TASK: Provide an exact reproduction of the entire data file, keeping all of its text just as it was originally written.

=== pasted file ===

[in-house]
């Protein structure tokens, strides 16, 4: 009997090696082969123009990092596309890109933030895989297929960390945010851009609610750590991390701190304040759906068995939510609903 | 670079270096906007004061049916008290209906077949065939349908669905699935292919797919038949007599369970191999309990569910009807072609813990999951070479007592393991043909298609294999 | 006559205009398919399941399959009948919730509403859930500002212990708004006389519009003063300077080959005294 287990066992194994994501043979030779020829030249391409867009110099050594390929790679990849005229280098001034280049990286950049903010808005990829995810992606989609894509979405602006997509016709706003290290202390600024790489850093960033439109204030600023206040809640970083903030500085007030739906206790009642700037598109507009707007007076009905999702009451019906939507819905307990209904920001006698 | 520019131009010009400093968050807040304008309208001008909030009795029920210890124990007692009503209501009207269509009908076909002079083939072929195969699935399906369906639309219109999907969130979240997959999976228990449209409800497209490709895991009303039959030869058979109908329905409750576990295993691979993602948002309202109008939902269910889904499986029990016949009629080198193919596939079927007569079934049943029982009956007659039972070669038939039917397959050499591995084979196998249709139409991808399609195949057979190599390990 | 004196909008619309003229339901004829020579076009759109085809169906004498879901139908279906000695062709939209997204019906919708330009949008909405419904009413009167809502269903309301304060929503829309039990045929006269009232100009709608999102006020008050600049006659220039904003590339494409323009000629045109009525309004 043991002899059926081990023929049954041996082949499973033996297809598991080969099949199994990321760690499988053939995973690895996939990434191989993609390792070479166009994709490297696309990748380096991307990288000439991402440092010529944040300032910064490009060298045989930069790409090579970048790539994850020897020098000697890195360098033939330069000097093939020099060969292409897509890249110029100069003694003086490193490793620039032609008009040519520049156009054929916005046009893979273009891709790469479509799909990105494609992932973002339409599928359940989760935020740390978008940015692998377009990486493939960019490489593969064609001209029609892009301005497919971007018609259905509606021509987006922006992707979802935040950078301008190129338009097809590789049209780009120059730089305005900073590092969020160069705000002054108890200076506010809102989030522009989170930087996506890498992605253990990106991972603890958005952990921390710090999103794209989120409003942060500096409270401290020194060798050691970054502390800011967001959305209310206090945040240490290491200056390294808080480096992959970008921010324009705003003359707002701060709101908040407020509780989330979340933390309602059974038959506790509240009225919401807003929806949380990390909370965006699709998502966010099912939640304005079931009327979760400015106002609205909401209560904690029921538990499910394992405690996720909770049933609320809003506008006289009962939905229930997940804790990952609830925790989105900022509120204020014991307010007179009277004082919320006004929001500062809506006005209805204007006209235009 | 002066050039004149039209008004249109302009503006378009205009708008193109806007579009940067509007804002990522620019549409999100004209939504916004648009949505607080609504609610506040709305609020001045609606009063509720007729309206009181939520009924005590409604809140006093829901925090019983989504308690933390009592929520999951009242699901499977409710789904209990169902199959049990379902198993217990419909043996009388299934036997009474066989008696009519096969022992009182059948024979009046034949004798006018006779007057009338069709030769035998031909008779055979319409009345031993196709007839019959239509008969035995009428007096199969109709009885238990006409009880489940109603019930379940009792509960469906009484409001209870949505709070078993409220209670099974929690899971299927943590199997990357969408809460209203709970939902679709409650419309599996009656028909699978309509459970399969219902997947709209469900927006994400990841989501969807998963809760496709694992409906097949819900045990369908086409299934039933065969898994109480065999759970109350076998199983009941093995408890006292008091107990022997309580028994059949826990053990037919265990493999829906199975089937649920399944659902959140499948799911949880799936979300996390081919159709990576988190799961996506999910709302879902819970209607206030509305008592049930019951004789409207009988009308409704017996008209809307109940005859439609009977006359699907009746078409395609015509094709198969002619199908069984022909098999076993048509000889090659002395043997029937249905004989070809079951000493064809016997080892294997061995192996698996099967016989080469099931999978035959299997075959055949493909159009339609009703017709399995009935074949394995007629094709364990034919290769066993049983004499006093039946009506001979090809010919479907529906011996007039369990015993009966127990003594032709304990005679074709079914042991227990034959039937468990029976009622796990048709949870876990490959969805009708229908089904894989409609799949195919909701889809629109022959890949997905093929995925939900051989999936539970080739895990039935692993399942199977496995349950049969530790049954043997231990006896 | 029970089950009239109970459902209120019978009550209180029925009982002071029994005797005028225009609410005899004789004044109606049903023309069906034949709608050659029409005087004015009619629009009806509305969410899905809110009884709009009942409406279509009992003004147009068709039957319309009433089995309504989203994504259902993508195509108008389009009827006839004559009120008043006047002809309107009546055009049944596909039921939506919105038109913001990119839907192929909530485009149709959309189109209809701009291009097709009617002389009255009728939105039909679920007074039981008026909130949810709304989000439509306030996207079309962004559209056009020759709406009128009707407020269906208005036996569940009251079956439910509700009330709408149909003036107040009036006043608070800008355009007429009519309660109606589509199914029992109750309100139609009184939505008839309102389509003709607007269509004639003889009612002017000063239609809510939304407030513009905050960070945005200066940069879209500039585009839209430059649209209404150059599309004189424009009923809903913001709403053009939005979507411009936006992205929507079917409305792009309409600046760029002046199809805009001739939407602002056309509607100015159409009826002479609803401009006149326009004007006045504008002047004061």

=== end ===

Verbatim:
[in-house]
């Protein structure tokens, strides 16, 4: 009997090696082969123009990092596309890109933030895989297929960390945010851009609610750590991390701190304040759906068995939510609903 | 670079270096906007004061049916008290209906077949065939349908669905699935292919797919038949007599369970191999309990569910009807072609813990999951070479007592393991043909298609294999 | 006559205009398919399941399959009948919730509403859930500002212990708004006389519009003063300077080959005294 287990066992194994994501043979030779020829030249391409867009110099050594390929790679990849005229280098001034280049990286950049903010808005990829995810992606989609894509979405602006997509016709706003290290202390600024790489850093960033439109204030600023206040809640970083903030500085007030739906206790009642700037598109507009707007007076009905999702009451019906939507819905307990209904920001006698 | 520019131009010009400093968050807040304008309208001008909030009795029920210890124990007692009503209501009207269509009908076909002079083939072929195969699935399906369906639309219109999907969130979240997959999976228990449209409800497209490709895991009303039959030869058979109908329905409750576990295993691979993602948002309202109008939902269910889904499986029990016949009629080198193919596939079927007569079934049943029982009956007659039972070669038939039917397959050499591995084979196998249709139409991808399609195949057979190599390990 | 004196909008619309003229339901004829020579076009759109085809169906004498879901139908279906000695062709939209997204019906919708330009949008909405419904009413009167809502269903309301304060929503829309039990045929006269009232100009709608999102006020008050600049006659220039904003590339494409323009000629045109009525309004 043991002899059926081990023929049954041996082949499973033996297809598991080969099949199994990321760690499988053939995973690895996939990434191989993609390792070479166009994709490297696309990748380096991307990288000439991402440092010529944040300032910064490009060298045989930069790409090579970048790539994850020897020098000697890195360098033939330069000097093939020099060969292409897509890249110029100069003694003086490193490793620039032609008009040519520049156009054929916005046009893979273009891709790469479509799909990105494609992932973002339409599928359940989760935020740390978008940015692998377009990486493939960019490489593969064609001209029609892009301005497919971007018609259905509606021509987006922006992707979802935040950078301008190129338009097809590789049209780009120059730089305005900073590092969020160069705000002054108890200076506010809102989030522009989170930087996506890498992605253990990106991972603890958005952990921390710090999103794209989120409003942060500096409270401290020194060798050691970054502390800011967001959305209310206090945040240490290491200056390294808080480096992959970008921010324009705003003359707002701060709101908040407020509780989330979340933390309602059974038959506790509240009225919401807003929806949380990390909370965006699709998502966010099912939640304005079931009327979760400015106002609205909401209560904690029921538990499910394992405690996720909770049933609320809003506008006289009962939905229930997940804790990952609830925790989105900022509120204020014991307010007179009277004082919320006004929001500062809506006005209805204007006209235009 | 002066050039004149039209008004249109302009503006378009205009708008193109806007579009940067509007804002990522620019549409999100004209939504916004648009949505607080609504609610506040709305609020001045609606009063509720007729309206009181939520009924005590409604809140006093829901925090019983989504308690933390009592929520999951009242699901499977409710789904209990169902199959049990379902198993217990419909043996009388299934036997009474066989008696009519096969022992009182059948024979009046034949004798006018006779007057009338069709030769035998031909008779055979319409009345031993196709007839019959239509008969035995009428007096199969109709009885238990006409009880489940109603019930379940009792509960469906009484409001209870949505709070078993409220209670099974929690899971299927943590199997990357969408809460209203709970939902679709409650419309599996009656028909699978309509459970399969219902997947709209469900927006994400990841989501969807998963809760496709694992409906097949819900045990369908086409299934039933065969898994109480065999759970109350076998199983009941093995408890006292008091107990022997309580028994059949826990053990037919265990493999829906199975089937649920399944659902959140499948799911949880799936979300996390081919159709990576988190799961996506999910709302879902819970209607206030509305008592049930019951004789409207009988009308409704017996008209809307109940005859439609009977006359699907009746078409395609015509094709198969002619199908069984022909098999076993048509000889090659002395043997029937249905004989070809079951000493064809016997080892294997061995192996698996099967016989080469099931999978035959299997075959055949493909159009339609009703017709399995009935074949394995007629094709364990034919290769066993049983004499006093039946009506001979090809010919479907529906011996007039369990015993009966127990003594032709304990005679074709079914042991227990034959039937468990029976009622796990048709949870876990490959969805009708229908089904894989409609799949195919909701889809629109022959890949997905093929995925939900051989999936539970080739895990039935692993399942199977496995349950049969530790049954043997231990006896 | 029970089950009239109970459902209120019978009550209180029925009982002071029994005797005028225009609410005899004789004044109606049903023309069906034949709608050659029409005087004015009619629009009806509305969410899905809110009884709009009942409406279509009992003004147009068709039957319309009433089995309504989203994504259902993508195509108008389009009827006839004559009120008043006047002809309107009546055009049944596909039921939506919105038109913001990119839907192929909530485009149709959309189109209809701009291009097709009617002389009255009728939105039909679920007074039981008026909130949810709304989000439509306030996207079309962004559209056009020759709406009128009707407020269906208005036996569940009251079956439910509700009330709408149909003036107040009036006043608070800008355009007429009519309660109606589509199914029992109750309100139609009184939505008839309102389509003709607007269509004639003889009612002017000063239609809510939304407030513009905050960070945005200066940069879209500039585009839209430059649209209404150059599309004189424009009923809903913001709403053009939005979507411009936006992205929507079917409305792009309409600046760029002046199809805009001739939407602002056309509607100015159409009826002479609803401009006149326009004007006045504008002047004061």